The Art of Fiction
Notes on Craft for Young Writers
By John Gardner
(Vintage, Paperback, 9780679734031, 240pp.)
Publication Date: June 4, 1991
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This classic guide, from the renowned novelist and professor, has helped transform generations of aspiring writers into masterful writers—and will continue to do so for many years to come.
John Gardner was almost as famous as a teacher of creative writing as he was for his own works. In this practical, instructive handbook, based on the courses and seminars that he gave, he explains, simply and cogently, the principles and techniques of good writing. Gardner’s lessons, exemplified with detailed excerpts from classic works of literature, sweep across a complete range of topics—from the nature of aesthetics to the shape of a refined sentence. Written with passion, precision, and a deep respect for the art of writing, Gardner’s book serves by turns as a critic, mentor, and friend. Anyone who has ever thought of taking the step from reader to writer should begin here.
John Gardner was accorded wide praise for his works of imagination, of criticism, and of scholarship. He was born in 1933 in Batavia, New York. Among the universities at which he taught are Oberlin, San Francisco State, Northwestern, Southern Illinois, Bennington and SUNY-Binghamton. The Art of Fiction was completed before his death in 1982.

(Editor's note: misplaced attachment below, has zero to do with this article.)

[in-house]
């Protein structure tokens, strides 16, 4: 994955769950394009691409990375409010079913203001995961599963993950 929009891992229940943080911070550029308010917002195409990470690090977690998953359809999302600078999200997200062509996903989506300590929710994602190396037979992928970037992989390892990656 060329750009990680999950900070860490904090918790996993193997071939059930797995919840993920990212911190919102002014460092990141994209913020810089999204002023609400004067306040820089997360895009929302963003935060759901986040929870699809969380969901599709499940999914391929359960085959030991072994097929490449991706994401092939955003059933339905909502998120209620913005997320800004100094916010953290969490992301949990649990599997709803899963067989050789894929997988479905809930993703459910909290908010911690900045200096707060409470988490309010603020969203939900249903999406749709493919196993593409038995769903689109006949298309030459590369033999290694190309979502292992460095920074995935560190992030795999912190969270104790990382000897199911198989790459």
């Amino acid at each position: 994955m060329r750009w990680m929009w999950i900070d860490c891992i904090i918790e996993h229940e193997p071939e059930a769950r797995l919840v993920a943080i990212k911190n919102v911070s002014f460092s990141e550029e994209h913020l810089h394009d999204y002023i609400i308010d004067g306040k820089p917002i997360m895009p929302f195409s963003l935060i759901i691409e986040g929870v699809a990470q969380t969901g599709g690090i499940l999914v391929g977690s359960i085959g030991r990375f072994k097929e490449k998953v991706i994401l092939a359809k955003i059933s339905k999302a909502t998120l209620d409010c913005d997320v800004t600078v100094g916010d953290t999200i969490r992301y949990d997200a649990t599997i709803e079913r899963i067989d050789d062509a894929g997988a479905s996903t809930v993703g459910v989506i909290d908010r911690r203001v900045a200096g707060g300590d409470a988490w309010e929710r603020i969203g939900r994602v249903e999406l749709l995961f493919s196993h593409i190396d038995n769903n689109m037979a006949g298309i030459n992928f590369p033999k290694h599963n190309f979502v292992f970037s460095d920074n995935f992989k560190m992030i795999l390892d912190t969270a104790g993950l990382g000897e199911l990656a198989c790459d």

"It will fascinate anyone interested in how fiction gets put together. For the young writer it will become a necessary handbook, a stern judge, an encouraging friend... In the first half of the book, Gardner investigated just what fiction is. In the second half, he treats specific technical matters. The Art of Fiction is filled with lecture counsel, wise encouragement." -John L'Heureux, The New York Times Book Review
"A densely packed book of advice to all writers, not just young ones... It is serious, provocative, and funny, and I recommend it to anyone who cares about literature."- Margaret Manning, The Boston Globe
"He lays out virtually everything a person might want to know [about] how to say it, with good and bad examples and judgments falling like autumn leaves in a November storm." -William McPherson, The Washington Post
"The next best thing to graduate workshop in fiction writing. Drawing on examples from Homer to Kafka to Joyce Carol Oates, Gardner unravels the mysteries of plot, sentence structure, diction, and point of view." - Book-of-the-Month Club News